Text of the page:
Creating Sally's Pollinator Garden
I live in West Orange, New Jersey, a busy suburban town close to New York City.
Our home has a big lawn, but a lawn is a monoculture field that does not support diversity. It's a food desert for insects and birds. Once a week, the roar of lawnmower engines disturbs the peace, frightening the animals, setting everyone on edge; in an endless quest for order.
It's also boring.
After attending a lecture on creating a pollinator garden, we engaged the expertise of Kim Eireman of Eco-beneficial to help us transform our lawn of 20 years into a self-perpetuating, semi-formal home for butterflies, bees and birds.
We rented a sod cutter and our landscaper Kevin Pritchard with his team rolled up swaths of lawn and brought them to the compost center.
We made some agreeable policies for this new venture:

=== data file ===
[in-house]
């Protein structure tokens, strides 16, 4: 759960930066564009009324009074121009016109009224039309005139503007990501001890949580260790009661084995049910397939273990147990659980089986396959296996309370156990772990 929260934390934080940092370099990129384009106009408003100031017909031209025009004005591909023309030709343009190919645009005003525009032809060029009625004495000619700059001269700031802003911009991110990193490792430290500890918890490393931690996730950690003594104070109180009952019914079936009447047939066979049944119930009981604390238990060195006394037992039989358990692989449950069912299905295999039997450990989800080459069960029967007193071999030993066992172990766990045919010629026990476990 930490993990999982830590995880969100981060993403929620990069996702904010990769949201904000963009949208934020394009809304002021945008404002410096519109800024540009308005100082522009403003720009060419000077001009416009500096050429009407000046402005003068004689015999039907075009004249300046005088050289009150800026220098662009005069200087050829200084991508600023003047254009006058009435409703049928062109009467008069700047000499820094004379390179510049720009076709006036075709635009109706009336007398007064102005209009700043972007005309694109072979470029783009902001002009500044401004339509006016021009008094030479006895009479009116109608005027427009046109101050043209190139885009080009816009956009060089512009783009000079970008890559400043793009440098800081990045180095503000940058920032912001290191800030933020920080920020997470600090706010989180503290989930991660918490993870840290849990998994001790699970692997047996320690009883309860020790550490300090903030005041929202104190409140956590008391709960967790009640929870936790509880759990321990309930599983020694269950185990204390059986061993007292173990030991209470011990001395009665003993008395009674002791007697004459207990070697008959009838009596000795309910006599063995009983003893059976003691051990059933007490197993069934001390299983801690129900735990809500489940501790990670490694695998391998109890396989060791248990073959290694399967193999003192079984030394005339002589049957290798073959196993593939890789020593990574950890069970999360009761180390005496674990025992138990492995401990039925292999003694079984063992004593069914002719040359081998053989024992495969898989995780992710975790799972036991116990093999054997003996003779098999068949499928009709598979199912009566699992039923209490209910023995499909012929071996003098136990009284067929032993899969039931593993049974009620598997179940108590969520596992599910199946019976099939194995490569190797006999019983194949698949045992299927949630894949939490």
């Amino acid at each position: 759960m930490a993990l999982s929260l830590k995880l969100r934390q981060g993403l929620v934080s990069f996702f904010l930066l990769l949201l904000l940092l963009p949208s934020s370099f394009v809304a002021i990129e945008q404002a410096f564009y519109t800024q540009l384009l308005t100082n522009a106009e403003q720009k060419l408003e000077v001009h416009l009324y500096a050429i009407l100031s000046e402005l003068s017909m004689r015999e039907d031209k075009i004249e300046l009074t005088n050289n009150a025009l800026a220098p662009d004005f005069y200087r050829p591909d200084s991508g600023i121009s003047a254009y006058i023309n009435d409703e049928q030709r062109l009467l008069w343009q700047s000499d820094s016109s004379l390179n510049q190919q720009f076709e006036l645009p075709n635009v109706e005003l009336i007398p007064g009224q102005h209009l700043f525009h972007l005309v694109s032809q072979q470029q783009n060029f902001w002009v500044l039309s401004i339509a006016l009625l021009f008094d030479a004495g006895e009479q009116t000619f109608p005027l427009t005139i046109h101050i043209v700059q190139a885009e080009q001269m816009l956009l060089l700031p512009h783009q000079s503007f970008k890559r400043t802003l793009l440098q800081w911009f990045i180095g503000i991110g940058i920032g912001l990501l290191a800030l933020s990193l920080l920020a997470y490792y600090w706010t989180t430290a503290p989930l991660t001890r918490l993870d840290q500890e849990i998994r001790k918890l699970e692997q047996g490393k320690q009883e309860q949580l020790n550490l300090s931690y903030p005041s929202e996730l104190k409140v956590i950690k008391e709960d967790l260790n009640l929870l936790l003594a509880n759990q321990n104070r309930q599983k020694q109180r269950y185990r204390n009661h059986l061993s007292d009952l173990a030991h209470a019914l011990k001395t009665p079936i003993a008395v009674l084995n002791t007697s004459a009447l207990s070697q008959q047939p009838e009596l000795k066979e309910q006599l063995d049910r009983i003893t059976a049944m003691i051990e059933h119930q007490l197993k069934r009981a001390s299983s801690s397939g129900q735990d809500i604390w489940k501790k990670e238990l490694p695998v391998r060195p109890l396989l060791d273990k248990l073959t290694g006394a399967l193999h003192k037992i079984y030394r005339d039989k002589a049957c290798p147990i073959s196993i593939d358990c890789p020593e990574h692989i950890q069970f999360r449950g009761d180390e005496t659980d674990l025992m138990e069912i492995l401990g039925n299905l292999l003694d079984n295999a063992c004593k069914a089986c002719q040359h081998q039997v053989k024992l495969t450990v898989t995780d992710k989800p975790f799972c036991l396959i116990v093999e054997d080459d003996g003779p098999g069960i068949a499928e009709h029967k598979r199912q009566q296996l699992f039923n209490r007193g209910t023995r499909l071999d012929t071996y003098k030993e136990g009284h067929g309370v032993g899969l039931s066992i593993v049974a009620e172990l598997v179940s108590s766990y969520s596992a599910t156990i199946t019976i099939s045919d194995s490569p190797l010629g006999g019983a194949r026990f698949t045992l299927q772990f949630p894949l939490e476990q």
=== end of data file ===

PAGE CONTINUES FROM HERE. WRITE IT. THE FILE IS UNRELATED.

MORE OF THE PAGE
- No pesticides as 95% of all insects in the garden are beneficial. Holes in leaves are a good sign, that means there are insects for birds to eat.
- Use 95% native perennials, shrubs and trees. Many of which were not found in local nurseries! Hopefully that will change.
- Amend the soil only with compost and no tilling.
- Accommodate plants who like wet areas and those who like dry, the same for sun or shade.
- Leave the plants to overwinter as habitat for birds and animals.
Since we created the pollinator garden, upon awakening, I walk to each window of my bedroom and gaze out at the tall plants to see what is in bloom, how the sunlight casts its rays on the leaves and mulch, noticing what’s vivid and what is hidden in shadow and wondering how the pollinators found this garden.
Please join me in recreating the milkweed route from Canada to Mexico for the Monarch butterflies, the only species that flies the entire journey. Are you in? Report your sightings at Journey North.
Join me in following The Grand Exodus of the Monarchs here.